Shane dies very early in the comics, as I'm sure most folks know by now – word really got around when he made it through the quarry section alive last year, as that was the show's first huge deviation from the comic canon. In the books, he has a harder time dealing with first losing Lori and then his leadership of the group, and when it is obvious that Lori is siding with her husband, Shane snaps without much fanfare. Rick follows him into the woods, a confrontation ensues, and while he is threatening Rick at gunpoint, Shane is shot to death by Carl. Similarities, then, but only that. Deactivate SpoilerVision!
So. Shane's dead. Dale's dead. Randall's dead. We still have the season finale yet to go, and there is no way everybody makes it out of that farmhouse Sunday night. You're right that this leaves a real imbalance in what remains of the group, but considering the size of that herd of walkers descending on them, it doesn't look like we'll have much time to be impacted by the inequity, what with all the running and screaming and bloodshed. If nothing else, this two-ep shakeup should serve to fix those pesky issues of gender equality for a while, since there must be twice as many women left than men now, Carl included.
Reaching the point at which 'the other most levelheaded guy in the group' is Daryl, however, is probably not a great signpost for a period of coming prosperity.
I loved both Jon Bernthal and Jeffrey de Munn in these roles, and though I wish Shane's descent had been written with a bit more depth and that de Munn in particular had been given more to do this year, they will nonetheless both be sorely missed next season, and whatever comes next, the ensemble will be the poorer without them as a part of it.
But let's jump from the eulogy at the end to the one at the beginning, back to Dale's funeral. Last week's episode was practically a morality play, and in our analysis we talked a lot about what place morals can hold in a world as upended as this one, and here Rick is talking about it again, talking about seeing Dale's face when he makes decisions, honoring him by doing things “his” way – thoughtful, honest, virtuous. I believe him when he says it, too, believe that he came away from the events of the last episode genuinely affected. I think he learned the lesson that when there is no easy answer, you have to settle for the hard answer you can live with. Even if that means killing your best friend.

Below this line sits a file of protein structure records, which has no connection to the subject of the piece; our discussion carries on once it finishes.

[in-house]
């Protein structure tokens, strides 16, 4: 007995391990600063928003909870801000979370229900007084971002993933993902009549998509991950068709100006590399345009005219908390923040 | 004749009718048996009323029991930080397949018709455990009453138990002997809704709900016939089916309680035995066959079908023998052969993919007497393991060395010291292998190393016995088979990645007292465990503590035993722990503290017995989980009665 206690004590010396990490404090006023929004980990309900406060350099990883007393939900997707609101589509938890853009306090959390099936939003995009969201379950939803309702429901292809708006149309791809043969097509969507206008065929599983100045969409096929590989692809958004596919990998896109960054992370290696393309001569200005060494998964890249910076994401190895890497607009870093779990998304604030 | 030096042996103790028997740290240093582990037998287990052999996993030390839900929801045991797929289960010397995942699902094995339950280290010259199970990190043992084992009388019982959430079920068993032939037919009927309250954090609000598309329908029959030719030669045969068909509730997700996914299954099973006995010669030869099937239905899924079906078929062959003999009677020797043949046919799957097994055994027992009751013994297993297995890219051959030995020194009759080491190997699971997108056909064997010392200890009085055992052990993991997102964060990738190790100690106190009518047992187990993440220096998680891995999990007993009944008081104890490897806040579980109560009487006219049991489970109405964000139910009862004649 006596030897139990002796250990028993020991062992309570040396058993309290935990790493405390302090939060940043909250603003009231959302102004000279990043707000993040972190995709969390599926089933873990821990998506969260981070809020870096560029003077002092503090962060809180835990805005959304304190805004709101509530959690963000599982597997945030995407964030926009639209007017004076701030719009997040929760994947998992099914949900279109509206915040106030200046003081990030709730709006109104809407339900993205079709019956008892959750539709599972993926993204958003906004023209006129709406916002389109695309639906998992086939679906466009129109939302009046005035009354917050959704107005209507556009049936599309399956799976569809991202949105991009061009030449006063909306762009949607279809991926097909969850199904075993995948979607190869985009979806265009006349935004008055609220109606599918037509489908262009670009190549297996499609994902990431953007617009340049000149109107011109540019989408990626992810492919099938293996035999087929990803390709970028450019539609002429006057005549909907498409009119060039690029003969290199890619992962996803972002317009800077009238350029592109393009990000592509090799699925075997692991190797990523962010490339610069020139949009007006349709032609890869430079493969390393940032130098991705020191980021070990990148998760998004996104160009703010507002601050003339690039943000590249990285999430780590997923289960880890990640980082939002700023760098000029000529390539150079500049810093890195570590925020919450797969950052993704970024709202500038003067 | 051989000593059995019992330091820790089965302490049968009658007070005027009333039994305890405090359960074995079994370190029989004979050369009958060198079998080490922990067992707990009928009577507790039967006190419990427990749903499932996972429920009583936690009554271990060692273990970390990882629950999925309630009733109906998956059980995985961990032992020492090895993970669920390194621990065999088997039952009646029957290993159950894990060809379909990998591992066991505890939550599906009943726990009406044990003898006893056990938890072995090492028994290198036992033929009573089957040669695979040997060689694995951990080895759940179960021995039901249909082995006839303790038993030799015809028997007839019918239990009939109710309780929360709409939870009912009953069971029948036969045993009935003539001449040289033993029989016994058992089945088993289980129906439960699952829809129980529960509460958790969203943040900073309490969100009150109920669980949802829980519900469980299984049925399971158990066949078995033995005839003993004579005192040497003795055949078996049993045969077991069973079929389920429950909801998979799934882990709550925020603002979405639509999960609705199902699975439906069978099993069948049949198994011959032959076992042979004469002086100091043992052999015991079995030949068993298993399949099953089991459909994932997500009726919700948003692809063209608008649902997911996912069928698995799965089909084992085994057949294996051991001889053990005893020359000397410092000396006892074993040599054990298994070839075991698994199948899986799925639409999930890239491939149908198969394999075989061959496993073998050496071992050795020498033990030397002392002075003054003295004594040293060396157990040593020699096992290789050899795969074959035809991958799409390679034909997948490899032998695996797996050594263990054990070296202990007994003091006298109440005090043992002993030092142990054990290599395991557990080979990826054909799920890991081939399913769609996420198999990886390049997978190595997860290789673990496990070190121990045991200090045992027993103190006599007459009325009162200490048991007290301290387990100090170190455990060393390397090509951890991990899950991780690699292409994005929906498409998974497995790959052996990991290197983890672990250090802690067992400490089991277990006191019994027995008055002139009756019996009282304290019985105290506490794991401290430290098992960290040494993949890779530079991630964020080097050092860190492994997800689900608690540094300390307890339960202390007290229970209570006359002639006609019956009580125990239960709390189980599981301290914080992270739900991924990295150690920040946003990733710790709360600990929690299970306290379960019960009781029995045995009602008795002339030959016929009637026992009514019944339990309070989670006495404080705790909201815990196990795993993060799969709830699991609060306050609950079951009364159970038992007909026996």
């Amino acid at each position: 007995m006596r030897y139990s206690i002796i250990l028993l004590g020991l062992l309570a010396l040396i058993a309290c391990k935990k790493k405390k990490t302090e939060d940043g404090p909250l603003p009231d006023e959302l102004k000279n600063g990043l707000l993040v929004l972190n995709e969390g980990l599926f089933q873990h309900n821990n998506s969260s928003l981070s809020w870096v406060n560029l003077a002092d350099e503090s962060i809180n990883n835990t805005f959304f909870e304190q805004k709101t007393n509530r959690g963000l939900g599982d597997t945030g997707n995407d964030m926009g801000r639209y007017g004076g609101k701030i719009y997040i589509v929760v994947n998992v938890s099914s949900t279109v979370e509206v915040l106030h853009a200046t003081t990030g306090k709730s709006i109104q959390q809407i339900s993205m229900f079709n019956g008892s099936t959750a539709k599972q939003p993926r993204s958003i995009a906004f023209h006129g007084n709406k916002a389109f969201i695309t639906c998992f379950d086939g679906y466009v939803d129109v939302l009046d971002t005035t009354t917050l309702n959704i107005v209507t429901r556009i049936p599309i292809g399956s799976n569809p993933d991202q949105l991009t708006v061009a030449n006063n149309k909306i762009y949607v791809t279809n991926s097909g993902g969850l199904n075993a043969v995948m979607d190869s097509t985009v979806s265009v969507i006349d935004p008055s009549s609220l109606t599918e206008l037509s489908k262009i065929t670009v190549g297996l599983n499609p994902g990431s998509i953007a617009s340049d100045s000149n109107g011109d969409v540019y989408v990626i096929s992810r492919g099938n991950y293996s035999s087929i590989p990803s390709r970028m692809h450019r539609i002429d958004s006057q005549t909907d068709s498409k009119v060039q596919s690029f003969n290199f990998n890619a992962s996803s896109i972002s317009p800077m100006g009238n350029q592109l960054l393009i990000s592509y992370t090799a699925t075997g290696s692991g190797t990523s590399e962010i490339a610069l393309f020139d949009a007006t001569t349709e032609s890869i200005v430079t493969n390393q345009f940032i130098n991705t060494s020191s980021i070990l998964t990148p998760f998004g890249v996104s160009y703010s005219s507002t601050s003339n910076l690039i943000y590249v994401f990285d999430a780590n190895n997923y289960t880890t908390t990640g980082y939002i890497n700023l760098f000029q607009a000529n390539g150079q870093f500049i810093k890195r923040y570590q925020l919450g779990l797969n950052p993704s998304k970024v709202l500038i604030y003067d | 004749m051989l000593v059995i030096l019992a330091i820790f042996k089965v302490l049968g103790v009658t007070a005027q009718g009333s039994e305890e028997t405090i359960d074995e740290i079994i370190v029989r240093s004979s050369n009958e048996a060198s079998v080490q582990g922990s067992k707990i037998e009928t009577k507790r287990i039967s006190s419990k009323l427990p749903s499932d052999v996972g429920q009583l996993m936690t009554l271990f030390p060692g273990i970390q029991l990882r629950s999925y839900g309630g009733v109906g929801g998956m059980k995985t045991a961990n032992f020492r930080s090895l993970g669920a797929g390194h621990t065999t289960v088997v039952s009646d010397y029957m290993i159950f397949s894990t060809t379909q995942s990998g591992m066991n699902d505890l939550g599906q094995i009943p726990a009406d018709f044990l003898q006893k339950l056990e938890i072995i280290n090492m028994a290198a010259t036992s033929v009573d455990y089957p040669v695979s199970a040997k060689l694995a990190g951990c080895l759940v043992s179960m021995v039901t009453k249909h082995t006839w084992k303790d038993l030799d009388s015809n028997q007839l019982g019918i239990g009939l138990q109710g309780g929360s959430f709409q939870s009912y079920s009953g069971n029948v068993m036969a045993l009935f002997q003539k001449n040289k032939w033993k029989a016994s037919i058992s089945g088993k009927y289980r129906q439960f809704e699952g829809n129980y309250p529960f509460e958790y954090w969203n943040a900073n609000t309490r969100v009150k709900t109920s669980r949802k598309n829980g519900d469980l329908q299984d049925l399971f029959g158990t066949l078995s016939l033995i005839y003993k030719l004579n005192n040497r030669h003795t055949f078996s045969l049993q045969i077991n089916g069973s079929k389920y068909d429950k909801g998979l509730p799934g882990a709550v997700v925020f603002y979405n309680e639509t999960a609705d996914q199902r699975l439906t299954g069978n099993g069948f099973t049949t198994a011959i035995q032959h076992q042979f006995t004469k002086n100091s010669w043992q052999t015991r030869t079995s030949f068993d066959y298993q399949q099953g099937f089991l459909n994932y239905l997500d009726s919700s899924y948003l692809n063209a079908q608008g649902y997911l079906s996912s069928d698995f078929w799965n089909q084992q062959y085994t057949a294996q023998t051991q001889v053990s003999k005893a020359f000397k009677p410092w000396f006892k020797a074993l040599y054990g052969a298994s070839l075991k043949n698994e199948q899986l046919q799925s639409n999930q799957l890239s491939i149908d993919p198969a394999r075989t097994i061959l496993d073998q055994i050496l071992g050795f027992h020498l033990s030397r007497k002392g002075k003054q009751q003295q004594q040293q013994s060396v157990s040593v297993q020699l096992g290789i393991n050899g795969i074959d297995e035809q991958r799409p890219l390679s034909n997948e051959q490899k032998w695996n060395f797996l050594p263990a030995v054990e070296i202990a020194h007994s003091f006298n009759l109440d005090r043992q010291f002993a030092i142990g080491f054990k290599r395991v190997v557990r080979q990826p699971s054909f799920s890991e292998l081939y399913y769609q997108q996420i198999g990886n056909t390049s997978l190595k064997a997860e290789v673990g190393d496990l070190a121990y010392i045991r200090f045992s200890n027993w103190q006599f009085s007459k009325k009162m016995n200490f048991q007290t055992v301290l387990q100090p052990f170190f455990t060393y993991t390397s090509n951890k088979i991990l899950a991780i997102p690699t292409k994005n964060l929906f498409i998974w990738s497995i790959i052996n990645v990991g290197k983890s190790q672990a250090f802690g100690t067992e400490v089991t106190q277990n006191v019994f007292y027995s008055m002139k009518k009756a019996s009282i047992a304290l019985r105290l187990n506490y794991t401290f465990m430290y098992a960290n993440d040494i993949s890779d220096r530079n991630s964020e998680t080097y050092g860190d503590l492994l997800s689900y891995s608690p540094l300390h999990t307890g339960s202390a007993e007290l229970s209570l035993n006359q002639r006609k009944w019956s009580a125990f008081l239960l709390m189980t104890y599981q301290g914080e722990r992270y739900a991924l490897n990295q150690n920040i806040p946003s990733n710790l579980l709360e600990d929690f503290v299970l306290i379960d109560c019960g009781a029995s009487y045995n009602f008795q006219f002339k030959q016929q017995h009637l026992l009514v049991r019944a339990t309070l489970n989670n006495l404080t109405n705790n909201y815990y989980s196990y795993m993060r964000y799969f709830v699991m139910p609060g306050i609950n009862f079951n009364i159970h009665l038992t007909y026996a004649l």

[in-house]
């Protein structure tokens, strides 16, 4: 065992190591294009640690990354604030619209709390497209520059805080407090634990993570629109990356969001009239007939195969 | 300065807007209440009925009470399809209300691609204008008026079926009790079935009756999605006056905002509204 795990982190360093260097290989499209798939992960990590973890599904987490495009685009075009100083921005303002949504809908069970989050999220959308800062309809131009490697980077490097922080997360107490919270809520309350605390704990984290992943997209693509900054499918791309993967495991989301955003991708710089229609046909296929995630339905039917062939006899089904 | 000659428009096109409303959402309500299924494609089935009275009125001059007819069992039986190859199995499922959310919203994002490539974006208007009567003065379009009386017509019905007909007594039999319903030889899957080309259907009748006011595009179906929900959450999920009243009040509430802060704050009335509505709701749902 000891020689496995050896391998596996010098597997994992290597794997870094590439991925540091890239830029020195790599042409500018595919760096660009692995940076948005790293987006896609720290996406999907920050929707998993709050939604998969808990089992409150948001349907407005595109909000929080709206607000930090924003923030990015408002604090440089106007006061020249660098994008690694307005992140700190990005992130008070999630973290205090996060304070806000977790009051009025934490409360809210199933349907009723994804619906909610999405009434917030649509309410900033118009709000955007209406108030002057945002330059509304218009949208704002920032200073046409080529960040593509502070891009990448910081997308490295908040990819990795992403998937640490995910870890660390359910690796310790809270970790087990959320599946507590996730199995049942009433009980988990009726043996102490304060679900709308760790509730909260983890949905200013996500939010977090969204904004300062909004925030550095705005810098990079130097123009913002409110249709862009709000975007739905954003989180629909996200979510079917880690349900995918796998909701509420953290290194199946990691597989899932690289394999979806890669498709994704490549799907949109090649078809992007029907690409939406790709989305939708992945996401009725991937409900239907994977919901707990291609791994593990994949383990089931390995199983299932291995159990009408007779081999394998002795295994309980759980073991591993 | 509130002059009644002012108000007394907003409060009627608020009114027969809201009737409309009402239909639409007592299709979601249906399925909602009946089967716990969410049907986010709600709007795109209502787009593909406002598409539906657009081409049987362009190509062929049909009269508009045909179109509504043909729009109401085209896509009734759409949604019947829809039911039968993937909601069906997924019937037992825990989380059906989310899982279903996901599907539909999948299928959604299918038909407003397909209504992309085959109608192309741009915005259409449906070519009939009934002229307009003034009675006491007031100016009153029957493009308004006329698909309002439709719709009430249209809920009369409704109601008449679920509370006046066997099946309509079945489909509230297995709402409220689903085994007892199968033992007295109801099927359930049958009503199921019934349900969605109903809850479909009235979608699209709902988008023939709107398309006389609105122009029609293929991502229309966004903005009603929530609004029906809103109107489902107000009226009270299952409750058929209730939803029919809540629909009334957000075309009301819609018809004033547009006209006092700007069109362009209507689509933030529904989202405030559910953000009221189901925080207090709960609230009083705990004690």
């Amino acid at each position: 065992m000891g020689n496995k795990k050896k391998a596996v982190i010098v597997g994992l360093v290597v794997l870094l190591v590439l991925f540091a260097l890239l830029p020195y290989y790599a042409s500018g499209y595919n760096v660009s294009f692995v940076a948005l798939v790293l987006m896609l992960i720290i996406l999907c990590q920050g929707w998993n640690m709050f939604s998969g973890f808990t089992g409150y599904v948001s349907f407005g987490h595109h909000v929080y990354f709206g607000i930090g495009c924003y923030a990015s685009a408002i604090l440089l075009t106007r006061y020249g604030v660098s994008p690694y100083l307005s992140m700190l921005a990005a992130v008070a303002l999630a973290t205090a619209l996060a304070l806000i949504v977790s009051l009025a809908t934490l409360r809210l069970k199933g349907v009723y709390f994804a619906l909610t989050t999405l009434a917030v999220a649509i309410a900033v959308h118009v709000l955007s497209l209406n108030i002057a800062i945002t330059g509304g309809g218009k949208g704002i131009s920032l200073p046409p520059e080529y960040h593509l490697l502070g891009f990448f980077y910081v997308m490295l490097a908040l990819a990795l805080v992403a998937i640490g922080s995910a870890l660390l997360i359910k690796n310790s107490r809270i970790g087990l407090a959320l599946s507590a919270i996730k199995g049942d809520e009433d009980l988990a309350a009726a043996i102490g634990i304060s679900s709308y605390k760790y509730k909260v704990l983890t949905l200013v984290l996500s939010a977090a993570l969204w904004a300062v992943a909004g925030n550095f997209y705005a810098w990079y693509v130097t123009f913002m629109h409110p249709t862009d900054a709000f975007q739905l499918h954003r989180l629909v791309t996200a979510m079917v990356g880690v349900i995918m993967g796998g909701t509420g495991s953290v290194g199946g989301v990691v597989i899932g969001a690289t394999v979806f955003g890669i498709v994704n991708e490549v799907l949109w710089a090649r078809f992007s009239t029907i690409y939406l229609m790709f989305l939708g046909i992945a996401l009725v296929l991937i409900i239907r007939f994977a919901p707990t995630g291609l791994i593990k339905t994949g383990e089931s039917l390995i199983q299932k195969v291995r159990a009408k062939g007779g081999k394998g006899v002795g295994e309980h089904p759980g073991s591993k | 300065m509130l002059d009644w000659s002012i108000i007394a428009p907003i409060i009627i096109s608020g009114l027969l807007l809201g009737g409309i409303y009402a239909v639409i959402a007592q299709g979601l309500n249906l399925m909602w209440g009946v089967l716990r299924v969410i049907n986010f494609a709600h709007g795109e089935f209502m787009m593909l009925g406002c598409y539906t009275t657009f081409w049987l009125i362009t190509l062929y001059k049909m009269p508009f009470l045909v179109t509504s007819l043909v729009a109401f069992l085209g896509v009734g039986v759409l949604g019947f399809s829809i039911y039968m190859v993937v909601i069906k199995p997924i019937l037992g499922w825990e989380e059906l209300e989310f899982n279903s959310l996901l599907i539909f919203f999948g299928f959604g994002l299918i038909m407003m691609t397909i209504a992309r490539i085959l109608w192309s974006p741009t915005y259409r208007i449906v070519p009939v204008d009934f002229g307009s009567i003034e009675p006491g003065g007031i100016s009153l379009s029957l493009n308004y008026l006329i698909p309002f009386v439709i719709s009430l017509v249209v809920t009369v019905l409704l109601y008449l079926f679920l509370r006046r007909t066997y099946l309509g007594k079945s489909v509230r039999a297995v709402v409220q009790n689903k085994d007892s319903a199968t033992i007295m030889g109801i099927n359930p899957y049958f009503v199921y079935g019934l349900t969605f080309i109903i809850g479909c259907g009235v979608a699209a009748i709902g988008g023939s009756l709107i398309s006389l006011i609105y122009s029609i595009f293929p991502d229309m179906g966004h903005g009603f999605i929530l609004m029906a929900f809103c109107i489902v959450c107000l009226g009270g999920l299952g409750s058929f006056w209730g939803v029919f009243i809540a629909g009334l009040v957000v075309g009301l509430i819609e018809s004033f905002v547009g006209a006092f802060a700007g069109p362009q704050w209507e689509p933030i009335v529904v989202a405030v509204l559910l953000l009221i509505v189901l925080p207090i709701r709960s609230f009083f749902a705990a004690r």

It's all there in the episode's title – “Better Angels” refers to Abraham Lincoln's first inaugural address, specifically its last paragraph. Delivered on the eve of civil war, with seven states already seceded and more soon to follow, that speech was an entreaty, a call for unity, a last-ditch appeal for peace. But it was also a warning: remember yourselves. The “better angels of our nature” best win out, usher you to reason, or you will find yourselves at the wrong end of a bayonet.
“We must not be enemies,” Lincoln wrote. “Though passion may have strained it must not break our bonds of affection.” Tempers are running high. But remember yourselves, friends. Or we will be forced to remind you. Harshly.
It is worth noting that, historically speaking, the pretty words didn't work then, either.
Nikki: Ha! Loved your last line. You beat me to the Lincoln material. I didn’t realize off the top that the title referred to his speech, and simply googled “Better Angels” right after the episode ended and found it right away. And yes, it definitely resonates with this episode:
We are not enemies, but friends. We must not be enemies. Though passion may have strained, it must not break our bonds of affection. The mystic chords of memory, stretching from every battle-field, and patriot grave, to every living heart and hearth-stone, all over this broad land, will yet swell the chorus of the Union, when again touched, as surely they will be, by the better angels of our nature.